It was my first day at the low-cost community clinic, and I was feeling so overwhelmed I had to keep blinking back prickling tears of frustration. An unfamiliar clinic, unfamiliar computer system, and the stresses of acting as a combination of technician and doctor caused my first wellness appointment to last over two hours. After saying goodbye to the young family with the friendly orange tabby, I headed back to the treatment area to pick up the next case.
Luna was a 13-year-old pit bull mix, who had been hit by a car about 2 years ago. She had suffered a complicated fracture of her right hock, which had healed crookedly and allowed marked arthritis to develop. Before putting her on a long-term course of NSAIDs (non-steroidal anti-inflammatories), the clinic had performed some basic blood work which revealed severe liver disease. Due to the owner’s financial situation, a full workup to discover and treat the underlying cause was not an option. Instead, we decided to help keep Luna as comfortable as possible for as long as possible, although the medications available for pain control were limited due to Luna’s liver disease.
When I met Luna that afternoon, she was clearly very painful in her right hind leg and had the dazed mentation of an animal who wasn’t feeling well. As I learned from the medical record and discussion with the owner, Luna’s appetite and energy were declining, and she was becoming more reluctant to move around. Our conversation was long and varied, as many end-of-life conversations are. Deciding to end the life of one of your best friends is heartbreaking, but it can be a beautiful act of mercy. Many people believe that death is one of the worst things in this world, something to be avoided at all costs. In my mind, unabated suffering is far crueler a fate.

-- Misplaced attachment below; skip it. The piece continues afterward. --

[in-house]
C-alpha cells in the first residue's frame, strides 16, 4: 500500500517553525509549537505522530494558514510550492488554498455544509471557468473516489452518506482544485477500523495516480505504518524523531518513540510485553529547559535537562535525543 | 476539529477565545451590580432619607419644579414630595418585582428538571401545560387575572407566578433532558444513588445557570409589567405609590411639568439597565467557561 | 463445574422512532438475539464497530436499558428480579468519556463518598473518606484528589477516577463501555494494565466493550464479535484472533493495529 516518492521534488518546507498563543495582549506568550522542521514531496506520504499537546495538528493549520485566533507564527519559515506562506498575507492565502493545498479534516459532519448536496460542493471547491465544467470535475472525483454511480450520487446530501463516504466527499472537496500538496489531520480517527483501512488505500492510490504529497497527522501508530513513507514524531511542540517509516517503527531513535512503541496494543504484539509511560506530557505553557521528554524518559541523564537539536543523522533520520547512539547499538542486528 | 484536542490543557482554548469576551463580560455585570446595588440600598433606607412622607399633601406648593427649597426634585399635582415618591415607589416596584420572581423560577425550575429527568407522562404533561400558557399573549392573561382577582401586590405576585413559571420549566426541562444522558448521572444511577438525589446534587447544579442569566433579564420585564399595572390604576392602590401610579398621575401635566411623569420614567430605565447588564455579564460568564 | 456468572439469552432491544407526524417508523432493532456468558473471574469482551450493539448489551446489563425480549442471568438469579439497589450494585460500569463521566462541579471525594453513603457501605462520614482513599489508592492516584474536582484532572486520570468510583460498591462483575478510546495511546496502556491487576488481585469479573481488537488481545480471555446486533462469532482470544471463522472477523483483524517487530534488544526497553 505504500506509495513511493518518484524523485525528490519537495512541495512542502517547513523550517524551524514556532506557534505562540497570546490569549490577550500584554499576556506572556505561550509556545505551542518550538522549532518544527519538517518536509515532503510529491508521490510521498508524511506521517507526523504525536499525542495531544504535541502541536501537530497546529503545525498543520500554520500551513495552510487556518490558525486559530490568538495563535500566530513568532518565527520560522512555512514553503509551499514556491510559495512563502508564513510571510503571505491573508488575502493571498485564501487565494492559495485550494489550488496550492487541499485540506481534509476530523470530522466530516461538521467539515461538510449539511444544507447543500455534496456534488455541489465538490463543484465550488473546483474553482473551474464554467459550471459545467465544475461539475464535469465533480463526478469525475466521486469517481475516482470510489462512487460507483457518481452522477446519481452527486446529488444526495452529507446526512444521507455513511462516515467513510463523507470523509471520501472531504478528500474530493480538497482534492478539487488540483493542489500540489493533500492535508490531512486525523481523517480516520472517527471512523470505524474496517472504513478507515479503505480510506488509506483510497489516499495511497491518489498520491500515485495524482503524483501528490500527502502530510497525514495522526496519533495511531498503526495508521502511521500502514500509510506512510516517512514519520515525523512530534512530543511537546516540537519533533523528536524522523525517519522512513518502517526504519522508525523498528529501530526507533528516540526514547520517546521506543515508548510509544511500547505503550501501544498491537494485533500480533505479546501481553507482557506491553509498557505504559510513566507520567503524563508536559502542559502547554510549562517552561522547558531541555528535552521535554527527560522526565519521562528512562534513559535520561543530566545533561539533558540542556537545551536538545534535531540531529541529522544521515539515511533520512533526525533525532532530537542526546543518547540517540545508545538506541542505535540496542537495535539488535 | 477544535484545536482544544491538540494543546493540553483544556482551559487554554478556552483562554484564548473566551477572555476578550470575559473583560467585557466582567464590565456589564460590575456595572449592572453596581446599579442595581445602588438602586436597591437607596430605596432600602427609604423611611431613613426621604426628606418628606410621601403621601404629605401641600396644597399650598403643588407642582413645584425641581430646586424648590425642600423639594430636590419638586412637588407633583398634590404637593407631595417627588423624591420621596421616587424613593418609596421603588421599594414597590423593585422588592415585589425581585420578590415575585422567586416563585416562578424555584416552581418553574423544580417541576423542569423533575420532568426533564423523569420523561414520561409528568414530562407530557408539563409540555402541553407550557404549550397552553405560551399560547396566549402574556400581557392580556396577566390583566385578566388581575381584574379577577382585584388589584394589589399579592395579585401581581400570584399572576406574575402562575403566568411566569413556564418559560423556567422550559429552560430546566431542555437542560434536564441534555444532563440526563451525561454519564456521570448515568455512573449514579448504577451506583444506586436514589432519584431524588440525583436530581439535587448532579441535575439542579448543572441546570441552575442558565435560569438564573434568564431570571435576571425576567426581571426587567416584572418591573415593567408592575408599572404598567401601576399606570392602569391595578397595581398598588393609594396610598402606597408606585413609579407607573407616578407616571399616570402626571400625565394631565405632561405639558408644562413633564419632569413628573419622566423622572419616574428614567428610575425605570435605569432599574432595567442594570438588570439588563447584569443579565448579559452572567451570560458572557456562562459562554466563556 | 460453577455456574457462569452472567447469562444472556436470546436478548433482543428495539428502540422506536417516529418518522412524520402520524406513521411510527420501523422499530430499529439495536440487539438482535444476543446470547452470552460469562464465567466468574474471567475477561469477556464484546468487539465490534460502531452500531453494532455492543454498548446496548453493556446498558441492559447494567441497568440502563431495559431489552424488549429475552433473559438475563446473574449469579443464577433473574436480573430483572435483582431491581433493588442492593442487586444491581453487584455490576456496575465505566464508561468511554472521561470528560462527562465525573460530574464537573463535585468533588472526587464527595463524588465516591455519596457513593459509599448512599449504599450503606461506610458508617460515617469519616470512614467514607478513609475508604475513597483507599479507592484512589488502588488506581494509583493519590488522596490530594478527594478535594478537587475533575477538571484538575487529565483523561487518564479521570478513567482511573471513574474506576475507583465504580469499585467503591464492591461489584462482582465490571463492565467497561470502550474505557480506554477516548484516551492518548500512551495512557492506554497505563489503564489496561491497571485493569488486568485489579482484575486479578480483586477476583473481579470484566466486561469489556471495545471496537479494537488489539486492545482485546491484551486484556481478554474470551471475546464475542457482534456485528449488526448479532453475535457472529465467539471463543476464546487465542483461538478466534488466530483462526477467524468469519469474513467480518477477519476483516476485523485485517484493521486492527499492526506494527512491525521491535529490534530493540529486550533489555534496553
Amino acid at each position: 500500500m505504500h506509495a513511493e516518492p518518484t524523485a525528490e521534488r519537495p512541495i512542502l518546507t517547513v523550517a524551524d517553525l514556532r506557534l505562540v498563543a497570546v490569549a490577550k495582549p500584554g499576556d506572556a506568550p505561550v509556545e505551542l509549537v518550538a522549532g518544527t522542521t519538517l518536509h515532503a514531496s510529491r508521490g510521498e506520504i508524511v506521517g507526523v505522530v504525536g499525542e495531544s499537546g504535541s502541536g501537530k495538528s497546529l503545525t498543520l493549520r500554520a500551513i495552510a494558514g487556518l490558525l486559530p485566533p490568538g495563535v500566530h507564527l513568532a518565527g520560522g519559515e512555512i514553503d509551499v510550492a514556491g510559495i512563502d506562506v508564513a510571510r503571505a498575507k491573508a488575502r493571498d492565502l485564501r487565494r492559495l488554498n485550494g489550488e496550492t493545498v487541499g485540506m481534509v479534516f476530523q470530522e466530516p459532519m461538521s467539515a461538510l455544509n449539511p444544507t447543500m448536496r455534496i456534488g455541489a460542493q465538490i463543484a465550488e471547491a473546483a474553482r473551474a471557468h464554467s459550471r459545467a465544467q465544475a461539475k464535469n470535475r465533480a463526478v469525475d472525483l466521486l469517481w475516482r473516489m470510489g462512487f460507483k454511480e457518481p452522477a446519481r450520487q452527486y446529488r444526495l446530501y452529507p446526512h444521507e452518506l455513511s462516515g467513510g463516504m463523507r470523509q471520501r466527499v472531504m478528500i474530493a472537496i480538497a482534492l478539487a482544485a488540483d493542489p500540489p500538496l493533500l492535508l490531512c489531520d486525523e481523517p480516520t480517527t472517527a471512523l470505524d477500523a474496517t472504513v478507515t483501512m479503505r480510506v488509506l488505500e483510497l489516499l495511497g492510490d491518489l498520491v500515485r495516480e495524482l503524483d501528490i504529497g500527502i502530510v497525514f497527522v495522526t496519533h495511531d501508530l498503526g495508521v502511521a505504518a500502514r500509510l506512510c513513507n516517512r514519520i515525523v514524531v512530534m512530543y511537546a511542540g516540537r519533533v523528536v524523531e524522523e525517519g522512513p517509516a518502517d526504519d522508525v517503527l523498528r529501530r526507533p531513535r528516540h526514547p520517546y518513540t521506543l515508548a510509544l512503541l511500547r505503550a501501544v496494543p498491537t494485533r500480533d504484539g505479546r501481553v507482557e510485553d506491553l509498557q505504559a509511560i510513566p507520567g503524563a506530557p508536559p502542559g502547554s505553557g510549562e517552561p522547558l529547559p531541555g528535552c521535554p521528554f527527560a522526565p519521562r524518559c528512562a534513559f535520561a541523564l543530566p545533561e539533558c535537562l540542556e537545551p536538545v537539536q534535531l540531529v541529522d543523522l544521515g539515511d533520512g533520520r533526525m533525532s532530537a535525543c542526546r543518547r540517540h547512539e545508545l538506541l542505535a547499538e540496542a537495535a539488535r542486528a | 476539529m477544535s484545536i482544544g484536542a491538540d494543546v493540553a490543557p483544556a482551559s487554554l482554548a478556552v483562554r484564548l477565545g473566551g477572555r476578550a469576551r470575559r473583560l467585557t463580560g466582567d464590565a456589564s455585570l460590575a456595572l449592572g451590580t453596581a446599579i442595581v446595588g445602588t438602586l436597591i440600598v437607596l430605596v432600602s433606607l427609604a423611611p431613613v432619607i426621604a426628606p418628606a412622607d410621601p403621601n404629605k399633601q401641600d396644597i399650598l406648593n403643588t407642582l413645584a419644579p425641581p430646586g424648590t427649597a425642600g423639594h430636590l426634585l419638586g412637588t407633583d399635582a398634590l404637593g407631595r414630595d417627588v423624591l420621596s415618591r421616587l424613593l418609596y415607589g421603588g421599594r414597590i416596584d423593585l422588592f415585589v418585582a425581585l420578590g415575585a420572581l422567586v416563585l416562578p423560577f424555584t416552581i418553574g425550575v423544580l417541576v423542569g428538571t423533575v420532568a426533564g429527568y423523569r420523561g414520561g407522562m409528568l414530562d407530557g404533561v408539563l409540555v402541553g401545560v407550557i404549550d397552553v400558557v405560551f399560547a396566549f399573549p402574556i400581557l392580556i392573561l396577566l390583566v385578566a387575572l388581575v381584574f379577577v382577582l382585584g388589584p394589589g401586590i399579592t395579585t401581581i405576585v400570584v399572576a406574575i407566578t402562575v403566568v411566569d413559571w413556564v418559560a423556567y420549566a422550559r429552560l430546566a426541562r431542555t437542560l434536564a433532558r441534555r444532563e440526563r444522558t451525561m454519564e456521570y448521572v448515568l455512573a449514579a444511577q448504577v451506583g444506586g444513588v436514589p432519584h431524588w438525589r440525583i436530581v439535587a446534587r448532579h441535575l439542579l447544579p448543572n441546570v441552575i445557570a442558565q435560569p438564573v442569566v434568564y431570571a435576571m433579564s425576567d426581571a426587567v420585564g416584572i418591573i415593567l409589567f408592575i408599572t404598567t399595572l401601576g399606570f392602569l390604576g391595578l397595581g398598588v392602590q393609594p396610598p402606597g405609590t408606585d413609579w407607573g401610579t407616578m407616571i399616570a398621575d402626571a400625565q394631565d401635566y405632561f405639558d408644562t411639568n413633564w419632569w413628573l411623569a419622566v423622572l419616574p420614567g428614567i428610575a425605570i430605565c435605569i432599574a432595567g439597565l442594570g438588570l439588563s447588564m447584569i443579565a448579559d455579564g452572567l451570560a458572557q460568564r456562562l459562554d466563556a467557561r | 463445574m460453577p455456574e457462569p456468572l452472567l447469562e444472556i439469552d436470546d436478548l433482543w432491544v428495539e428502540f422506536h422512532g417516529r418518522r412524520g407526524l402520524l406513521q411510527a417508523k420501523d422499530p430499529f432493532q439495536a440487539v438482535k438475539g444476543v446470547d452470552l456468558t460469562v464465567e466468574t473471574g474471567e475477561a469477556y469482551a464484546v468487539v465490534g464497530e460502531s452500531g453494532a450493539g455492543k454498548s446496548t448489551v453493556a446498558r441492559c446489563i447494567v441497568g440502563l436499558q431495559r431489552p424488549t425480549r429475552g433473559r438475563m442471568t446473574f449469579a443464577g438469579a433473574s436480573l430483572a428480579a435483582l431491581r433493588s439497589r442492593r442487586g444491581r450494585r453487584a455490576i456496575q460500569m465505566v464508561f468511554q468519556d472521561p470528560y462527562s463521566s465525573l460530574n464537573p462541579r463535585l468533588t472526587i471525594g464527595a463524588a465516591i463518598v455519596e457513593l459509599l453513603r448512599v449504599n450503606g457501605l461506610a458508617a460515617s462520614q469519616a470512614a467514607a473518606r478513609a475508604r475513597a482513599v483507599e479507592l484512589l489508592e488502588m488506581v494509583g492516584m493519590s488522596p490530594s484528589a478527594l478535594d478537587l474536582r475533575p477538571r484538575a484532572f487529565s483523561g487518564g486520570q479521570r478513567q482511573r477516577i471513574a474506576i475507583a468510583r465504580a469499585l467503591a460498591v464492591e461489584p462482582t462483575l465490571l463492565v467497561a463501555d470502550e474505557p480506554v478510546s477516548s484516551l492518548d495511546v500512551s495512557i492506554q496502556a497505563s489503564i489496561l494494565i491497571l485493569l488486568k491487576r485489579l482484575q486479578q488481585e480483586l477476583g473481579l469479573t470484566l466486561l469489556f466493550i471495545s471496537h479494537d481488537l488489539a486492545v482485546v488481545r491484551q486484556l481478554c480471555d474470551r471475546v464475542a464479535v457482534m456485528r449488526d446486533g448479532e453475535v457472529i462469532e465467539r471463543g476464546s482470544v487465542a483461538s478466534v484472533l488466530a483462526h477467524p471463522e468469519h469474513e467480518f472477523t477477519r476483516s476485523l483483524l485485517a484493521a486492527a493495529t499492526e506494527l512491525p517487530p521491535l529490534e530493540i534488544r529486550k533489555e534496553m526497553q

My first euthanasia went smoothly, both from an emotional and technical standpoint. I had spent time enough with Luna and her owner to get to know them both and feel confident that euthanasia was a good decision for them. It didn’t feel as odd as I had expected to be the one putting a beloved pet to sleep, and confirming the time of death. It was something I had witnessed many times, but Luna was the first animal to die by my hand. It sounds so final and bleak in these written words, but I felt privileged to give the gift of a merciful, pain-free passing from this world. It was clear to me how powerful euthanasia can be, and I know that Luna and her owner will stay in my thoughts for a long time to come.